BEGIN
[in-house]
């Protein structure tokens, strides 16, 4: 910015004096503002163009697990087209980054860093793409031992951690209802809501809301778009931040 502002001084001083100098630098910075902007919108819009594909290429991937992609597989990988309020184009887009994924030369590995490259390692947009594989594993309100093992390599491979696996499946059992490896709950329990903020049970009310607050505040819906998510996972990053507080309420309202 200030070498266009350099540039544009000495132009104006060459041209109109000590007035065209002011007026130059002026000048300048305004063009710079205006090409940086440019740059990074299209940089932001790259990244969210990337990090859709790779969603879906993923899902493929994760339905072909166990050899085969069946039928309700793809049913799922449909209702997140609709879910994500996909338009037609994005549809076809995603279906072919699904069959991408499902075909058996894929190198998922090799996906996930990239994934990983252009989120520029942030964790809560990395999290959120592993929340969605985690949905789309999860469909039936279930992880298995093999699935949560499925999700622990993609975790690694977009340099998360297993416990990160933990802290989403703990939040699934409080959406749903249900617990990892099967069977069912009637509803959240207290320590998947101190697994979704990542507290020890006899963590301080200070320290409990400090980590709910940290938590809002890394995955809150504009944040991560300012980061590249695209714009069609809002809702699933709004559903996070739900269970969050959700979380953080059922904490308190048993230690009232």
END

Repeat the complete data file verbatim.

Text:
[in-house]
């Protein structure tokens, strides 16, 4: 910015004096503002163009697990087209980054860093793409031992951690209802809501809301778009931040 502002001084001083100098630098910075902007919108819009594909290429991937992609597989990988309020184009887009994924030369590995490259390692947009594989594993309100093992390599491979696996499946059992490896709950329990903020049970009310607050505040819906998510996972990053507080309420309202 200030070498266009350099540039544009000495132009104006060459041209109109000590007035065209002011007026130059002026000048300048305004063009710079205006090409940086440019740059990074299209940089932001790259990244969210990337990090859709790779969603879906993923899902493929994760339905072909166990050899085969069946039928309700793809049913799922449909209702997140609709879910994500996909338009037609994005549809076809995603279906072919699904069959991408499902075909058996894929190198998922090799996906996930990239994934990983252009989120520029942030964790809560990395999290959120592993929340969605985690949905789309999860469909039936279930992880298995093999699935949560499925999700622990993609975790690694977009340099998360297993416990990160933990802290989403703990939040699934409080959406749903249900617990990892099967069977069912009637509803959240207290320590998947101190697994979704990542507290020890006899963590301080200070320290409990400090980590709910940290938590809002890394995955809150504009944040991560300012980061590249695209714009069609809002809702699933709004559903996070739900269970969050959700979380953080059922904490308190048993230690009232």